Looking for a craft that I could use as a Father’s Day Gift or as Owl calls it, “Daddy’s Day” was quite the undertaking. I found two crafts that we were actually successful in completing with minimal angst. The first is a Father’s Day Footprint. I found this idea listed in a variety of locations on Pinterest, but typically the craft was completed with one shoe print of the father’s shoe and one barefoot child’s foot. I have two little ones that needed to be involved and so our version looks a little different. Here are my directions, tips, tricks, and lessons learned from completing this craft.
- Washable Finger Paint – We used blue, yellow, and red.
- Paint Brush
- White Cardstock
- Copy of the Poem: “Walk a little slower daddy” (Author Unknown)
The steps for completing this craft are simple. Print the poem. Paint the bottom of Daddy’s shoe and make a print of the bottom of the shoe over the poem. Make foot prints of the kids’ feet using different colors of paint inside Daddy’s foot print. Wahla – adorable toddler craft for Father’s Day!
Here are a few hints for keeping this craft an enjoyable and successful experience:
Print multiple copies of the poem on white cardstock. The cardstock is thick enough to withstand the extra layers of paint. I recommend printing at least 3 copies to give you the best shot of getting the right amount of paint on the right foot in the right place.
Print one additional copy with an alternative page orientation (landscape versus portrait). A landscape print of the poem allows you to put the kids’ footprints on either side of the poem, rather than on top of each other. This is especially helpful if you are short on time, didn’t let the paint dry, or were just unfortunate with aiming toddler feet in the right place 🙂 This is also a good solution if the multiple footprints on top of each other obscure too much of the wording in the poem.
Making it fun for the toddlers. The kids loved squishing their feet in the washable paint. I pressed the footprint on each page once without putting the foot back in the paint, which resulted in the later prints being less opaque, making the poem easier to see. I think the highlight for my eldest was being allowed to paint the bottom of Daddy’s shoe with a paint brush. The downside is that my youngest didn’t quite grasp the concept of only painting the bottom of Daddy’s shoe and managed to cover the top side and laces of Daddy’s shoe in red paint while I was laying out the completed pages to dry. Oops! For this reason, I highly recommend using washable paint and an old pair of Daddy’s shoes just in case.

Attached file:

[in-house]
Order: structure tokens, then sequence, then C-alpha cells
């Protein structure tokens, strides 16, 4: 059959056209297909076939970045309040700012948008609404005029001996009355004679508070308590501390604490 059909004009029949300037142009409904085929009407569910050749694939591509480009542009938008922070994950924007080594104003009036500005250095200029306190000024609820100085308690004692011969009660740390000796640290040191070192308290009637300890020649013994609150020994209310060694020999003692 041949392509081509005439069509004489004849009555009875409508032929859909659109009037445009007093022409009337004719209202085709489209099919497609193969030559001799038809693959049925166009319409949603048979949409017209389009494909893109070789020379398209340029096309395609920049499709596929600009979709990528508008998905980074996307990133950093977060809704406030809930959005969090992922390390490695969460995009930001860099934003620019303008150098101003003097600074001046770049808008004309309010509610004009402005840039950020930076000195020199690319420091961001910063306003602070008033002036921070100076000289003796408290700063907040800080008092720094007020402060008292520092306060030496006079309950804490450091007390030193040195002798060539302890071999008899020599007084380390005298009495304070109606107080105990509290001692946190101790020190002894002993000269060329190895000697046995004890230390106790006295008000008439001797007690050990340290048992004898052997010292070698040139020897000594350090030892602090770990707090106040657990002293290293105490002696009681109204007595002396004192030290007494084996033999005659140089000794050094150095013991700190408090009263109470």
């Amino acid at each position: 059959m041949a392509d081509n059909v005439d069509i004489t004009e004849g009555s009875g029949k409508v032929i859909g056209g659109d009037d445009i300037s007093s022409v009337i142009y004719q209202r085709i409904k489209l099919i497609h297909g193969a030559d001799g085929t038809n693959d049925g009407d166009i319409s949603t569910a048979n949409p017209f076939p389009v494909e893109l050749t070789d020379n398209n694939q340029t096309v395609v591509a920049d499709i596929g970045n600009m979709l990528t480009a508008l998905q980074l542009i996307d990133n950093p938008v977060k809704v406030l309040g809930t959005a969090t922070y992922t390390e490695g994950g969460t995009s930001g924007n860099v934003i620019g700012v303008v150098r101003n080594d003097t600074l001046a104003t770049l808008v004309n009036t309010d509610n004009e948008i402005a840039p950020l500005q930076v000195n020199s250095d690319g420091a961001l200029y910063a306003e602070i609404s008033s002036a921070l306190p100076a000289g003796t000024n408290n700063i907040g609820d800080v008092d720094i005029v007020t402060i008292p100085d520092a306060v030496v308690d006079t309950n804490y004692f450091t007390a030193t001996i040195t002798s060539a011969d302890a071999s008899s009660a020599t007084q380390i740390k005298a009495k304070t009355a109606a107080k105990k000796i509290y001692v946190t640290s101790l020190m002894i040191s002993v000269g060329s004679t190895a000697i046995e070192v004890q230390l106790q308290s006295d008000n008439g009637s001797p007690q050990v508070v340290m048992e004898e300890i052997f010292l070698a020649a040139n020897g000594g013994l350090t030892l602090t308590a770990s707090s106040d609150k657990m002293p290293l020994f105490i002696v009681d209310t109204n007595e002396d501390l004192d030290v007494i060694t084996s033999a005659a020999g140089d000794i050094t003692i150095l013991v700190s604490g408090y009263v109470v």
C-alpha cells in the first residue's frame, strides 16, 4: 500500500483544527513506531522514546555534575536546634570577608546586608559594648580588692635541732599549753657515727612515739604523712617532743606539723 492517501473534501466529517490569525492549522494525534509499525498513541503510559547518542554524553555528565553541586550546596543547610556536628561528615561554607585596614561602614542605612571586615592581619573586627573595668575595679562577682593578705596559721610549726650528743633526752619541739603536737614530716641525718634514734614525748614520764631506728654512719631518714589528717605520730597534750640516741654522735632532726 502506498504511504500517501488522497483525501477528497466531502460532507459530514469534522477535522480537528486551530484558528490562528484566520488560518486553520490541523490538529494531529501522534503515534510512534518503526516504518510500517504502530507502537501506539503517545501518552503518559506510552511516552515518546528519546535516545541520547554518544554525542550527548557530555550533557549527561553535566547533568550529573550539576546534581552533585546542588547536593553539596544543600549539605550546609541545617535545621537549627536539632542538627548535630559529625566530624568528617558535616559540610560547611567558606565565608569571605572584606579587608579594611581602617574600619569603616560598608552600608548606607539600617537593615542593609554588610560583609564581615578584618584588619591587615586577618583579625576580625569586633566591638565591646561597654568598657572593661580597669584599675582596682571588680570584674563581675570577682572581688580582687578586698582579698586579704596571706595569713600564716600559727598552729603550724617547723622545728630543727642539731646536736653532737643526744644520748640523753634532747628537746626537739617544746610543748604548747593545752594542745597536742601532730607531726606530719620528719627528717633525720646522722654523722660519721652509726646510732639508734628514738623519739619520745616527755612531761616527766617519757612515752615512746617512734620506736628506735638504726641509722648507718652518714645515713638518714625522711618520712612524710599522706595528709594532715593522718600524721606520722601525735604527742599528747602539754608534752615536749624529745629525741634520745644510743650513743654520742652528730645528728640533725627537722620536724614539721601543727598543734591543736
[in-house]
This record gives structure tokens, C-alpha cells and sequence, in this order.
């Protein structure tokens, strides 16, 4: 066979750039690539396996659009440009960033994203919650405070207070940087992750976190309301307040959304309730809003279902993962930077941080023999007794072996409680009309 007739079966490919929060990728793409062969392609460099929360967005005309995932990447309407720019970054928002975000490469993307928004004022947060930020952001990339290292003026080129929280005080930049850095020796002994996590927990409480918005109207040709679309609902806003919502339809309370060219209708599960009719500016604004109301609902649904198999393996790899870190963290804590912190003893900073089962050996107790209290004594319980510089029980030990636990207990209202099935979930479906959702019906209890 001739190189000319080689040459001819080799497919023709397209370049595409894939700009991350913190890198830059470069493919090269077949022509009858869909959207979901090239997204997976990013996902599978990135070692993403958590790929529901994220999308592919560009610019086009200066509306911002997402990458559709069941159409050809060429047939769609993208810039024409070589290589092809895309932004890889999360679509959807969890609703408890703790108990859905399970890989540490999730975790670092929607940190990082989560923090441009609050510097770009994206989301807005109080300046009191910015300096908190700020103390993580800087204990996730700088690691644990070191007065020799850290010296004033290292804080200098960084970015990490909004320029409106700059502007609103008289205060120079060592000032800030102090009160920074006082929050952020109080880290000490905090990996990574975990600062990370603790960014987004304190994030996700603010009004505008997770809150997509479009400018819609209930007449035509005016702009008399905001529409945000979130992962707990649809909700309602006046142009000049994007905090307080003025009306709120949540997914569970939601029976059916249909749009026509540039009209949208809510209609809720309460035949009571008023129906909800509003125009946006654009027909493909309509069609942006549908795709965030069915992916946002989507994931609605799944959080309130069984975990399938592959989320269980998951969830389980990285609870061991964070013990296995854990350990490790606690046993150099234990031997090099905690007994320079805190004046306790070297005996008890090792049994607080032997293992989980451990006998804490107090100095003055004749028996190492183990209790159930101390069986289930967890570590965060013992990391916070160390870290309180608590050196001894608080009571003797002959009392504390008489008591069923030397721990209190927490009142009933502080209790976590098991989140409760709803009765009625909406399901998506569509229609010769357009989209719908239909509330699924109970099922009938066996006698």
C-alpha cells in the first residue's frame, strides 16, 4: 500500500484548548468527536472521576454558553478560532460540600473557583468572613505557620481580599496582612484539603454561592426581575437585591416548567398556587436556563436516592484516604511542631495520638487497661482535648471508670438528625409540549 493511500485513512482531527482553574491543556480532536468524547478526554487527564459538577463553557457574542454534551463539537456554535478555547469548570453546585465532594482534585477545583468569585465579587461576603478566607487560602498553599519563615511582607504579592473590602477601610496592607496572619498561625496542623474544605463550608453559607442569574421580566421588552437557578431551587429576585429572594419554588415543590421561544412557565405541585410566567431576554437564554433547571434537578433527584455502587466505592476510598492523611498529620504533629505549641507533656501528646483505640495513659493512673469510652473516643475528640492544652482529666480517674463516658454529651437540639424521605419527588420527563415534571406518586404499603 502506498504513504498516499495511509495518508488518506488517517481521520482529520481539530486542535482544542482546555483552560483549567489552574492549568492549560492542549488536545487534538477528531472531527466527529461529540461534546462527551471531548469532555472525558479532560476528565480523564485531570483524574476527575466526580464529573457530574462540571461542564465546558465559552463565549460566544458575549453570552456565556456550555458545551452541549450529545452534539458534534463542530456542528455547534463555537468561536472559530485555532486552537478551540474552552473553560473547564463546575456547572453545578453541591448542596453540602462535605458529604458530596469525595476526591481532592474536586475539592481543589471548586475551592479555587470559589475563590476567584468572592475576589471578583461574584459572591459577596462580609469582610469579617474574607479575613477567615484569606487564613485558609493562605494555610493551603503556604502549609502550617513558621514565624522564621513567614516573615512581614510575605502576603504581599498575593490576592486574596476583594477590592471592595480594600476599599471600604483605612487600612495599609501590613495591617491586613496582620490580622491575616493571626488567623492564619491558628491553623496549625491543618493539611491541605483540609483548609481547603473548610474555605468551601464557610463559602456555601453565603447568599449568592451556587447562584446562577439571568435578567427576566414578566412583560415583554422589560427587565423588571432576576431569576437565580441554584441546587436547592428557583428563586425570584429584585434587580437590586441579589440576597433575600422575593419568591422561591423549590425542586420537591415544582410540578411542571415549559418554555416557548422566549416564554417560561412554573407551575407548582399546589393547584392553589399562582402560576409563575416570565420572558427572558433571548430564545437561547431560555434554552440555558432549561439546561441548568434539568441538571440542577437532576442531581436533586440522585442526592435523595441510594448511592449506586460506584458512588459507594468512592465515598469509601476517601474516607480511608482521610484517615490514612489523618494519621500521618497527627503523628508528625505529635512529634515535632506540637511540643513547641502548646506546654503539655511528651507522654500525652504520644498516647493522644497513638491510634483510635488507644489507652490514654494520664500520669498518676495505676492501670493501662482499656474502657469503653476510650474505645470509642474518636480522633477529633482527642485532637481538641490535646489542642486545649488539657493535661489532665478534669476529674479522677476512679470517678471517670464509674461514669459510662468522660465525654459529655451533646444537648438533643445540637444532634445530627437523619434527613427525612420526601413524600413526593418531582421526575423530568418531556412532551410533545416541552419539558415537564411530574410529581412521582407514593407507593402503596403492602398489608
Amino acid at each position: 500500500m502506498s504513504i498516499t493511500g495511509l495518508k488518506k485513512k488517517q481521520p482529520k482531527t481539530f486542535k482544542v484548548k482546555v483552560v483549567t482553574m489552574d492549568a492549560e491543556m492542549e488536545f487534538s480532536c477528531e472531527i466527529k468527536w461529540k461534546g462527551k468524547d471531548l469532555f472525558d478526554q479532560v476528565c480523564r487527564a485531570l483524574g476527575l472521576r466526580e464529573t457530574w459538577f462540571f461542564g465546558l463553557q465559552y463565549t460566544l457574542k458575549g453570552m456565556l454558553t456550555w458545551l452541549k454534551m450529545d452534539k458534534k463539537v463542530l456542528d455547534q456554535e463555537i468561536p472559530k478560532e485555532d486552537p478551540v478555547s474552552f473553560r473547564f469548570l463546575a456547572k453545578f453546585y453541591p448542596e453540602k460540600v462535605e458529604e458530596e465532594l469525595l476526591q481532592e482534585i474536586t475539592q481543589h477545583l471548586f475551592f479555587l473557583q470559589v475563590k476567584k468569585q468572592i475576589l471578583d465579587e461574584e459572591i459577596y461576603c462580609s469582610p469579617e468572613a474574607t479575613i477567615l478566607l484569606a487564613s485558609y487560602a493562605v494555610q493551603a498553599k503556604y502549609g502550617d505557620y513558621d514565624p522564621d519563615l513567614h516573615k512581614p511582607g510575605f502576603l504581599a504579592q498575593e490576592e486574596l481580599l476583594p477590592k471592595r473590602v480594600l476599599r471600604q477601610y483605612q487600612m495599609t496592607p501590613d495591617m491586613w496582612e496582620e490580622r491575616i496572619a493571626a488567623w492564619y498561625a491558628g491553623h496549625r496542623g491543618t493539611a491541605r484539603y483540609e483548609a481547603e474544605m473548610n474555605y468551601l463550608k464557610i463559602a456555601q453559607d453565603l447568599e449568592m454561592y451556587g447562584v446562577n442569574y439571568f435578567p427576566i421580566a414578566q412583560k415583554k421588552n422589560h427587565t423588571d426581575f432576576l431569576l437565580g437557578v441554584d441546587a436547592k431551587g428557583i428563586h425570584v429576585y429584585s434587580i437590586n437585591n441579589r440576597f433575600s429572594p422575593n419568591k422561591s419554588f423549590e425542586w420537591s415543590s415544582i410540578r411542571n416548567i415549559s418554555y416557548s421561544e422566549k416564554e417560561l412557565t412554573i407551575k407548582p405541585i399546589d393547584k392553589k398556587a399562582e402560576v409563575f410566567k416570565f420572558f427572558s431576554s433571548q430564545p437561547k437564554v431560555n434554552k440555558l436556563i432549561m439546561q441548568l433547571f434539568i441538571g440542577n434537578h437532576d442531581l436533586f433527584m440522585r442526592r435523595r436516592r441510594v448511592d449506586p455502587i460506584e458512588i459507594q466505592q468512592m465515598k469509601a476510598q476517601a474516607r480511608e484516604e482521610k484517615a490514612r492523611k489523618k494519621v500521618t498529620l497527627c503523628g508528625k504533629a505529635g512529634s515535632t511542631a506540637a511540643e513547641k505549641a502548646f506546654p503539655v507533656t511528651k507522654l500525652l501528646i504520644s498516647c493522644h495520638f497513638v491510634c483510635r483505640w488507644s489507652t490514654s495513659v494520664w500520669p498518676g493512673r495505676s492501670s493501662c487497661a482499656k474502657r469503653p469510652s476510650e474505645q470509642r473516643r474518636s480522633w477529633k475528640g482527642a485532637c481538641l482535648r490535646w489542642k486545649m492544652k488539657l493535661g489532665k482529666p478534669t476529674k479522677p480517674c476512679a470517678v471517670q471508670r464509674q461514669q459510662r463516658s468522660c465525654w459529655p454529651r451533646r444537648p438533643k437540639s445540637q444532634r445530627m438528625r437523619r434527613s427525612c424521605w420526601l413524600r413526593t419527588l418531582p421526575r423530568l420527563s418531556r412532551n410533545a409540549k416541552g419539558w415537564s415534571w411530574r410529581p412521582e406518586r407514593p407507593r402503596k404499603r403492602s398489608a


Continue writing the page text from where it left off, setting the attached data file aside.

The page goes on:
Use shoes that have visible tread left on the bottom. Make sure that Daddy’s shoe (even though I recommend using an old one) has enough tread left on the bottom to make a good foot print. Old hiking books and some running shoes work well, sandals and house shoes do not.
Roll the painted shoe onto the paper making sure that the toe and heel make contact with the paper. Otherwise, you’ll end up with something similar to my first version missing toes and heels as shown below.
Make sure you use the same foot/shoe (right or left) for each print. The craft looks best when all the footprints are going the right direction and it’s a horrible feeling to realize that you used Daddy’s right shoe, but the kids both have painted left feet.
Let the paint dry completely in between the creation of each print. If the paint is still wet the footprints will smear together, combine colors, and not be as distinct once dry.
In the future, especially since we are planning on adding another little footprint soon, I have considered a few alternatives to this craft that I look forward to trying, including:
Making a separate footprint poem for each child
Using a long piece of white butcher paper with the poem at the top and the kids’ footprints below
Complete this craft as a tracing of each foot in colored pencils, so the colors don’t blend and allow for easier visualization of the poem.
Father’s Day 2015: Ladybug is 34 months and Owl is 18 months
Have you tried this Father’s Day Craft? Do you have any trips or tricks to share?
Looking for more Father’s Day Crafts? Check out My Father’s Day Pinterest Board!